A growing wave of women are guiding top aspects of the 2020 presidential campaigns in the Granite State, and those female staffers credit pioneers on the trail and New Hampshire Democrats for having paved the way.
The majority of presidential campaigns say at least half of their New Hampshire senior staff — a term that generally refers to those with managerial responsibilities in a department of the team — are women, with key seats at the table not just as state directors, but also running field organizing, communications and digital operations.
Elizabeth Warren’s New Hampshire team, for example, has women running just about every key department, led by State Director Liz Wester, Political Director Kate Moore, Digital Organizing Director Elice Rojas-Cruz, Organizing Director Kat Rogers, Operations Director Victoria Lee and Voter Contact Program Director Hannah Bristol.
On Amy Klobuchar’s campaign, three of the six senior staffers in New Hampshire are women: Communications Director Kelsi Browning, Deputy State Director Sondra Milkie and Digital Director Megan Carter-Stone.
And Pete Buttigieg’s state director, Victoria Williams, leads a senior staff at gender parity as an alumna of then-Gov. Maggie Hassan’s 2016 campaign for U.S. Senate.
Nationally, the female 2020 Democratic presidential hopefuls had just shy of 60 percent women in senior-level positions as of late August, according to a POLITICO analysis of federal elections records and internal campaign data. The top three polling men — former vice president Joe Biden, U.S. Sen. Bernie Sanders, I-Vt., and South Bend, Ind., Mayor Buttigieg — weren’t far off at 54 percent.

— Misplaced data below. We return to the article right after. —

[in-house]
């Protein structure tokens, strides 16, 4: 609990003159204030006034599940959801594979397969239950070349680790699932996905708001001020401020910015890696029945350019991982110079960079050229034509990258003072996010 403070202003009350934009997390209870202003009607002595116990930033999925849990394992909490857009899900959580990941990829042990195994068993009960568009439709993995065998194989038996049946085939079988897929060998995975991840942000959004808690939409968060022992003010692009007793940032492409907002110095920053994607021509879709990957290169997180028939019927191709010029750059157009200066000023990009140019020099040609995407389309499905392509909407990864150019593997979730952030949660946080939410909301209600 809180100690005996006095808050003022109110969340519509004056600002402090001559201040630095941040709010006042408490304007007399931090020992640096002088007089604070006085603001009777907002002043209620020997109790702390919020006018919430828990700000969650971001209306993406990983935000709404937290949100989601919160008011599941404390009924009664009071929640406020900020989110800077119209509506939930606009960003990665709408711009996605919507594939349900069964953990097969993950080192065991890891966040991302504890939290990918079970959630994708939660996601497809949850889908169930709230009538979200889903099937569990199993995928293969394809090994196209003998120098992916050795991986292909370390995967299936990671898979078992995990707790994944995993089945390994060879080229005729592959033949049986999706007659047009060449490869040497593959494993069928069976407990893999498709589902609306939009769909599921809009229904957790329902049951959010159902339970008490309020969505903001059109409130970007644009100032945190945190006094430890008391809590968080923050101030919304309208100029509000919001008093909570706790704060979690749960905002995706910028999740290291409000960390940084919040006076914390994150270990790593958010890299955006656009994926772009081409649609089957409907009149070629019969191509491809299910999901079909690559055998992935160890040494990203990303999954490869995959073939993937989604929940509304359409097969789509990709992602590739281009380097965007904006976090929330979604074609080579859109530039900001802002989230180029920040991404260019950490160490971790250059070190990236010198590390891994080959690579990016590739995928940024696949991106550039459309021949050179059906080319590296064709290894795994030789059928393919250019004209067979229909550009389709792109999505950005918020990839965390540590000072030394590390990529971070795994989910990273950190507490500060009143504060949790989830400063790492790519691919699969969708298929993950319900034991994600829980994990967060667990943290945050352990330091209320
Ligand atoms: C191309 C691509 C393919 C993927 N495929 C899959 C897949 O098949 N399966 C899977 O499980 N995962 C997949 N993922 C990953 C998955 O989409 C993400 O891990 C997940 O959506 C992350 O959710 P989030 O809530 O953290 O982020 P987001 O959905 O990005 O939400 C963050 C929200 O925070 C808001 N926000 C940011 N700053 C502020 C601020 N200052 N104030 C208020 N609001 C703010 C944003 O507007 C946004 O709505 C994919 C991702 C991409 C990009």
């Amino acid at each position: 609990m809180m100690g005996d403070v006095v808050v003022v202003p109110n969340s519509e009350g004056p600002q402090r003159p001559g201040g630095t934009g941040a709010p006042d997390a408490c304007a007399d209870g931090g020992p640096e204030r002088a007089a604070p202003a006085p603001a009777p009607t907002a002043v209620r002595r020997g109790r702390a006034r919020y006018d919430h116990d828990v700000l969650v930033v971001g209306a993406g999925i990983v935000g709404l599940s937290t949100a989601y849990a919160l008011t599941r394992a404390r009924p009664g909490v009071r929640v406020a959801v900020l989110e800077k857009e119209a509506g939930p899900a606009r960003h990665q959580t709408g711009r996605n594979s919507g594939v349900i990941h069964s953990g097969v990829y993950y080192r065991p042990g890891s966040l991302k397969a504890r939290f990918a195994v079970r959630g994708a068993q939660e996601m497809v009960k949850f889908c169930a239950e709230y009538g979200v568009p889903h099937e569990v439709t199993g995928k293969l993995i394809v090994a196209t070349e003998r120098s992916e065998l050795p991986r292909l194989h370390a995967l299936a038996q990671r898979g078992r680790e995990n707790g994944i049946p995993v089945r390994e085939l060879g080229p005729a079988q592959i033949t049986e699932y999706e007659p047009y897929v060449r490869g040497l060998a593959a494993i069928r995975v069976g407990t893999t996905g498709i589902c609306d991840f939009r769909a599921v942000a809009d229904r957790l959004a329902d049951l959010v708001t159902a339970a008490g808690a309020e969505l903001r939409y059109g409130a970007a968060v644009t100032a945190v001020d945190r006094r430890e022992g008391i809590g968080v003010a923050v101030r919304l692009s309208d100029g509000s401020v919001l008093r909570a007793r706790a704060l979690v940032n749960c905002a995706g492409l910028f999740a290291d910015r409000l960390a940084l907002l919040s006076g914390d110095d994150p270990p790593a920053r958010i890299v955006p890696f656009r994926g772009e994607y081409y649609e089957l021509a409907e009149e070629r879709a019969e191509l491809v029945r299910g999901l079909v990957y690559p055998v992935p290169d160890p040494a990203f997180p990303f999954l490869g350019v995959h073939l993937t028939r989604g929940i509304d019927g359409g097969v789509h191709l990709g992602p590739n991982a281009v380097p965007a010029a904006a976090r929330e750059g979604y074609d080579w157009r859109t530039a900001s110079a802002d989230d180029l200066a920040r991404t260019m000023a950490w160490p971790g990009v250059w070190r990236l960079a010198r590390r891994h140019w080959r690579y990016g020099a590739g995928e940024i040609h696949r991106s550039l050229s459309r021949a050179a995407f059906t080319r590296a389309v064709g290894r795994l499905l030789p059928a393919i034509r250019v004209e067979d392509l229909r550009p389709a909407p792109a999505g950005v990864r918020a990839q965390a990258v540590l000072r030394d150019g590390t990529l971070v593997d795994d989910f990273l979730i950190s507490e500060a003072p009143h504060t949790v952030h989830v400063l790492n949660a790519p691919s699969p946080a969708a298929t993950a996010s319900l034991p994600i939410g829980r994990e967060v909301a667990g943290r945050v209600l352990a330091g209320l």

To get to this point, women on the campaign trail faced challenges familiar to those in other traditionally male-dominated industries, from double standards in acceptable workplace attire to having to work twice as hard as male counterparts to move up in the system, according to interviews with more than a half dozen top-level female staffers and longtime N.H. Democratic Party operatives.
And while by no means perfect, today’s relative equity is owed largely to the mentorship of trailblazers going back to the 1980s, and the bounty of elected positions across the Granite State, many said.
“I think especially in a place like New Hampshire, where Jeanne Shaheen — who basically rejuvenated the Democratic party in the state — when she was elected, she had women around her,” Kathleen Sullivan, former chairwoman of the N.H. Democratic Party, said.
Many of those who worked on Shaheen’s late ’90s gubernatorial campaigns and her 2008 and 2014 U.S. Senate bids continue to pollinate statewide and presidential campaigns, Sullivan said, building a deep bench of hardworking, talented women who can run first-in-the-nation primary operations with extensive local knowledge.
Shaheen “was a mentor to all sorts of people, both women and men,” Sullivan continued. “... And I think today, when you look at some of the women who are managing campaigns in New Hampshire, like Erin Turmelle and Liz Wester, I would call them sort of second- or third-generation Shaheen people.”